Bearing witness: Ethics in domestic violence research
Epidemiological research involving people has inherent risks. The Council for International Organization of Medical Sciences provides guidance on the ethical principles of epidemiological research, including respect for people, non-maleficence, beneficience, and justice. In this article we discuss the challenges of applying each principle to population research on domestic violence, an issue in which poorly designed research could put women in violent relationships at substantial risk. Main concerns include ensuring safety of respondents in a context in which many live with their abuser, protecting confidentiality when breaches could provoke an attack, and ensuring the interview process is affirming and does not cause distress. The inherent risks entailed in research can only be justified if the interview is used to provide information on available services and is a source of immediate referral when necessary, if high-quality data are obtained, and if findings are used to raise awareness of, and improve services for, women who experience domestic violence.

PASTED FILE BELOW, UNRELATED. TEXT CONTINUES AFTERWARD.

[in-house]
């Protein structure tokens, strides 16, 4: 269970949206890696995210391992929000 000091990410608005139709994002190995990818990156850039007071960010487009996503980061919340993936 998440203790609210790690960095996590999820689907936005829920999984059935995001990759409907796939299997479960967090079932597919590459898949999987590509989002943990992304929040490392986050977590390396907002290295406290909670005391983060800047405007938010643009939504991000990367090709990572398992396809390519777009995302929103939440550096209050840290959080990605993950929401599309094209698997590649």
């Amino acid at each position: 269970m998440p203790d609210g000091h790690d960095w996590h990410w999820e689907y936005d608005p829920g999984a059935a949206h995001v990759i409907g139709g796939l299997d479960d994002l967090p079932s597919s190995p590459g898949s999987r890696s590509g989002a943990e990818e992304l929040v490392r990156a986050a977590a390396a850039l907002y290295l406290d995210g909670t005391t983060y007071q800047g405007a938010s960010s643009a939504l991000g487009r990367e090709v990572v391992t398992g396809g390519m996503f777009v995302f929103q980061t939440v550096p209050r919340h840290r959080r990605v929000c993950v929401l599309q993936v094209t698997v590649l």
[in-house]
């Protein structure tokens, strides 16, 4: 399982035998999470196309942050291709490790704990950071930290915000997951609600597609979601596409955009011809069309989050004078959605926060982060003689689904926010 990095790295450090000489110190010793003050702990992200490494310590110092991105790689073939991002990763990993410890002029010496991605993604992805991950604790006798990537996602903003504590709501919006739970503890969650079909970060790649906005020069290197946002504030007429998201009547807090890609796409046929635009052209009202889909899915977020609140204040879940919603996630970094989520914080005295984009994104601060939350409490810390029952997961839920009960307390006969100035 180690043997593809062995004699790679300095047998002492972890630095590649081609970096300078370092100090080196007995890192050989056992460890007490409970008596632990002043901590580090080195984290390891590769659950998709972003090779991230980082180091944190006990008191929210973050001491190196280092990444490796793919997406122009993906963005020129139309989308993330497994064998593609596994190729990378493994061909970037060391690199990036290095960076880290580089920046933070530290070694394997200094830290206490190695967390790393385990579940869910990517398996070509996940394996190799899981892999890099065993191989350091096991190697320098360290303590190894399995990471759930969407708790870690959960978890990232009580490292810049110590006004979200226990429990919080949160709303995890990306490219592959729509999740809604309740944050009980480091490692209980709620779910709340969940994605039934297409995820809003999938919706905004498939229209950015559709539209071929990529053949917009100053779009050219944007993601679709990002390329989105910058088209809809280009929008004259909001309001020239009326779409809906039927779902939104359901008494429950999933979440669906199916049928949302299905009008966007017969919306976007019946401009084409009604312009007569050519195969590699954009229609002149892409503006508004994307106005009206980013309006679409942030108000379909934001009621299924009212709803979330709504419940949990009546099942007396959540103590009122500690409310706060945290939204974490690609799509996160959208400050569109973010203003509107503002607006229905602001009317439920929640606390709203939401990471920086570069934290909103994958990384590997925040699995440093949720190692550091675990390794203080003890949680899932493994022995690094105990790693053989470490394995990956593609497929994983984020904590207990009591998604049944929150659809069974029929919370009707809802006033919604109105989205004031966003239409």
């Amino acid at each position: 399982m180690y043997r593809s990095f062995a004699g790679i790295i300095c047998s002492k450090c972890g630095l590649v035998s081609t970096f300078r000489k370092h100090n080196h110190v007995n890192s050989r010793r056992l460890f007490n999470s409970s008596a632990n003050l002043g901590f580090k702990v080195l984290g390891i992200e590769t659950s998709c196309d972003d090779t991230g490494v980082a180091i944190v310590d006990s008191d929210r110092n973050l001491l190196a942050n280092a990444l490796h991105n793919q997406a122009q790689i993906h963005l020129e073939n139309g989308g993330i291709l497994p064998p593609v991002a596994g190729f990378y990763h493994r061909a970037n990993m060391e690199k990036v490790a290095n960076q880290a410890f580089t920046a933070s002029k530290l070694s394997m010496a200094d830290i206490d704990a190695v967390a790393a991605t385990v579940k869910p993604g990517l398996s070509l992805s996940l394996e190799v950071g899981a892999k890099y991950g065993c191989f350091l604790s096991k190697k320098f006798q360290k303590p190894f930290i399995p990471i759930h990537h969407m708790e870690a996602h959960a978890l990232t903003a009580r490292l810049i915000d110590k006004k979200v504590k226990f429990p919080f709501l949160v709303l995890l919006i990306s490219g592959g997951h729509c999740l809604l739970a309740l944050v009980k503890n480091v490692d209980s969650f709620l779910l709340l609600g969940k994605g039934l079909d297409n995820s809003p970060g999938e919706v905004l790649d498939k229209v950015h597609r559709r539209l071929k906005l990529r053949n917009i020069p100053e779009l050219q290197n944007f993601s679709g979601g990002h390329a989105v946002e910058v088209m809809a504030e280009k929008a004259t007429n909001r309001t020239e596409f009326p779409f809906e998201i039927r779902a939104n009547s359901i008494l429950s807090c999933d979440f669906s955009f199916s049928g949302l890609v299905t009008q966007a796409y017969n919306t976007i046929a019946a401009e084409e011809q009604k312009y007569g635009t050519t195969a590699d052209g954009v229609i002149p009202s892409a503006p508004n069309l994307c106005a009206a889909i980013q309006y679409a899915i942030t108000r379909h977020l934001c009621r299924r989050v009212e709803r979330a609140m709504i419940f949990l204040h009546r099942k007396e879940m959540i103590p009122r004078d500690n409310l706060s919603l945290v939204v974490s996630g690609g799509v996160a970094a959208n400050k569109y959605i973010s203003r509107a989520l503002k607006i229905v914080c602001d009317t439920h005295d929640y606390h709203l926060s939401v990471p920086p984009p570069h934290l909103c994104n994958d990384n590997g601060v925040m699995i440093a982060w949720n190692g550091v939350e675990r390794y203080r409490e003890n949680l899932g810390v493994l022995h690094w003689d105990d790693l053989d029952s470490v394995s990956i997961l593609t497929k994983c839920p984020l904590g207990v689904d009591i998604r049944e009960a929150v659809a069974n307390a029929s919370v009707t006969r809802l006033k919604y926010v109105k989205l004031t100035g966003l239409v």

Ellsberg, M., & Heise, L. (2002). Bearing witness: Ethics in domestic violence research. Lancet, 359 (9317). http://dx.doi.org/10.1016/S0140-6736(02)08521-5